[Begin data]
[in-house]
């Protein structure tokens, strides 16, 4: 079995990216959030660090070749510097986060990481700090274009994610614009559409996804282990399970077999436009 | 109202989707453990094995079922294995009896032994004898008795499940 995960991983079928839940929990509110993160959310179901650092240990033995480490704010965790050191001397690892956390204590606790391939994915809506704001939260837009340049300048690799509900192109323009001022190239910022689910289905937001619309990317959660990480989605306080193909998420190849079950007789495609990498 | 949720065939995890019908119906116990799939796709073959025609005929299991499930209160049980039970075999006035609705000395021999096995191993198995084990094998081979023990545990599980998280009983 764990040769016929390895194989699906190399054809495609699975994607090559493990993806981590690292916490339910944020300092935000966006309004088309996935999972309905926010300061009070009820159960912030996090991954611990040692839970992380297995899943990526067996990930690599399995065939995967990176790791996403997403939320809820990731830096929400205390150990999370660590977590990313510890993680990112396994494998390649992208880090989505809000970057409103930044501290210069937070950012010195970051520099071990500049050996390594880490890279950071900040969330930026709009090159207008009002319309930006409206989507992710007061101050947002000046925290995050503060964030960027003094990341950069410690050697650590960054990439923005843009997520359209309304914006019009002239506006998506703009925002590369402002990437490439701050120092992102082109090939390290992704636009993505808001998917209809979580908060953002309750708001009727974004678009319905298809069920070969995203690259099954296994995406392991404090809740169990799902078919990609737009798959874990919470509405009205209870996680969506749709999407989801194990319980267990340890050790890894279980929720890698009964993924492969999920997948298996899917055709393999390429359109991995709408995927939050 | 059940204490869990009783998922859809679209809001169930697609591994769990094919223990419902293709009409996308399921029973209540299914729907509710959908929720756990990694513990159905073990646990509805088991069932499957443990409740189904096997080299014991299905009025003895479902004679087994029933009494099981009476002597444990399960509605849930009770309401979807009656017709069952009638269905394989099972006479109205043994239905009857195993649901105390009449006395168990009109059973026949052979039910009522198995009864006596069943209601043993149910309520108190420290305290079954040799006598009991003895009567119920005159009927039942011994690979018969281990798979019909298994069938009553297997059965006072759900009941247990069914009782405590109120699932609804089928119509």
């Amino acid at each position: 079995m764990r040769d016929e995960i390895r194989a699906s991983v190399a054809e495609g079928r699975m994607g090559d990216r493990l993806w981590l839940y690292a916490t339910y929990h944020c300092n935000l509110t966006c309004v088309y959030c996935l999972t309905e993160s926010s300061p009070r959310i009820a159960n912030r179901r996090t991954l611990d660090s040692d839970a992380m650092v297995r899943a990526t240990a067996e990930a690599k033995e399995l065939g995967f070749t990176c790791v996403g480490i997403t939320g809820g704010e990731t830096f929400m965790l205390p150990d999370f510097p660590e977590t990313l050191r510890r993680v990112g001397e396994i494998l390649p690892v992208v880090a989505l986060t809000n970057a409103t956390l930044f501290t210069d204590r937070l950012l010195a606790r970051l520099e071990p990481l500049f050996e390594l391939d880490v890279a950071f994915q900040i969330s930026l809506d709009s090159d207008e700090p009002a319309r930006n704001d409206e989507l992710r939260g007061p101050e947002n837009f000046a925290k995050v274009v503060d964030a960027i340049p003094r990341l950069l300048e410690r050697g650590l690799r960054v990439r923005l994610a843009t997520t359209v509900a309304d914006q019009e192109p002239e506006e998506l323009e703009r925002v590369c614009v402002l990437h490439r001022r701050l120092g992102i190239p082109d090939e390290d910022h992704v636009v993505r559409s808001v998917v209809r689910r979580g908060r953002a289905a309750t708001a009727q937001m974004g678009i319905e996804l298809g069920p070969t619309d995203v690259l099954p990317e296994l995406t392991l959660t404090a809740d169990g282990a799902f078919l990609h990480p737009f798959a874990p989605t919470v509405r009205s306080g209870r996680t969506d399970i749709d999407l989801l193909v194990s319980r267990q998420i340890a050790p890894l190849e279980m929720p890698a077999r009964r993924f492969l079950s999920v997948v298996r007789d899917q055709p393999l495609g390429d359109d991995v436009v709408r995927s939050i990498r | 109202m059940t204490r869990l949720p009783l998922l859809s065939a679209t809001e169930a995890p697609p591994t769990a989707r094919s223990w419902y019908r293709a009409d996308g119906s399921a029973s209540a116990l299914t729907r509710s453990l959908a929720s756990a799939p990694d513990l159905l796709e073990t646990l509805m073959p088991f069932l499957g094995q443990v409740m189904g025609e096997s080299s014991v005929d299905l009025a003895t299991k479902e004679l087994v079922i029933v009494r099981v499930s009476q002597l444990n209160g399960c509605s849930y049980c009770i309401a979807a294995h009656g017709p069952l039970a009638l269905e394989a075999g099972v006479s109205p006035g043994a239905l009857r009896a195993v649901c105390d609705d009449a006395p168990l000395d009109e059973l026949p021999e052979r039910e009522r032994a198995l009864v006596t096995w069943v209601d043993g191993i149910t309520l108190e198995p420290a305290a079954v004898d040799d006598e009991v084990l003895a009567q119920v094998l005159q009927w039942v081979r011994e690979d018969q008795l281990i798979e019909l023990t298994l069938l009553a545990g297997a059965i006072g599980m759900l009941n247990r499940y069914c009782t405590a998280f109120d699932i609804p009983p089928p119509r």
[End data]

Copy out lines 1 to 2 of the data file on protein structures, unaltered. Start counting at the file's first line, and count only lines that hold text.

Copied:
[in-house]
């Protein structure tokens, strides 16, 4: 079995990216959030660090070749510097986060990481700090274009994610614009559409996804282990399970077999436009 | 109202989707453990094995079922294995009896032994004898008795499940 995960991983079928839940929990509110993160959310179901650092240990033995480490704010965790050191001397690892956390204590606790391939994915809506704001939260837009340049300048690799509900192109323009001022190239910022689910289905937001619309990317959660990480989605306080193909998420190849079950007789495609990498 | 949720065939995890019908119906116990799939796709073959025609005929299991499930209160049980039970075999006035609705000395021999096995191993198995084990094998081979023990545990599980998280009983 764990040769016929390895194989699906190399054809495609699975994607090559493990993806981590690292916490339910944020300092935000966006309004088309996935999972309905926010300061009070009820159960912030996090991954611990040692839970992380297995899943990526067996990930690599399995065939995967990176790791996403997403939320809820990731830096929400205390150990999370660590977590990313510890993680990112396994494998390649992208880090989505809000970057409103930044501290210069937070950012010195970051520099071990500049050996390594880490890279950071900040969330930026709009090159207008009002319309930006409206989507992710007061101050947002000046925290995050503060964030960027003094990341950069410690050697650590960054990439923005843009997520359209309304914006019009002239506006998506703009925002590369402002990437490439701050120092992102082109090939390290992704636009993505808001998917209809979580908060953002309750708001009727974004678009319905298809069920070969995203690259099954296994995406392991404090809740169990799902078919990609737009798959874990919470509405009205209870996680969506749709999407989801194990319980267990340890050790890894279980929720890698009964993924492969999920997948298996899917055709393999390429359109991995709408995927939050 | 059940204490869990009783998922859809679209809001169930697609591994769990094919223990419902293709009409996308399921029973209540299914729907509710959908929720756990990694513990159905073990646990509805088991069932499957443990409740189904096997080299014991299905009025003895479902004679087994029933009494099981009476002597444990399960509605849930009770309401979807009656017709069952009638269905394989099972006479109205043994239905009857195993649901105390009449006395168990009109059973026949052979039910009522198995009864006596069943209601043993149910309520108190420290305290079954040799006598009991003895009567119920005159009927039942011994690979018969281990798979019909298994069938009553297997059965006072759900009941247990069914009782405590109120699932609804089928119509």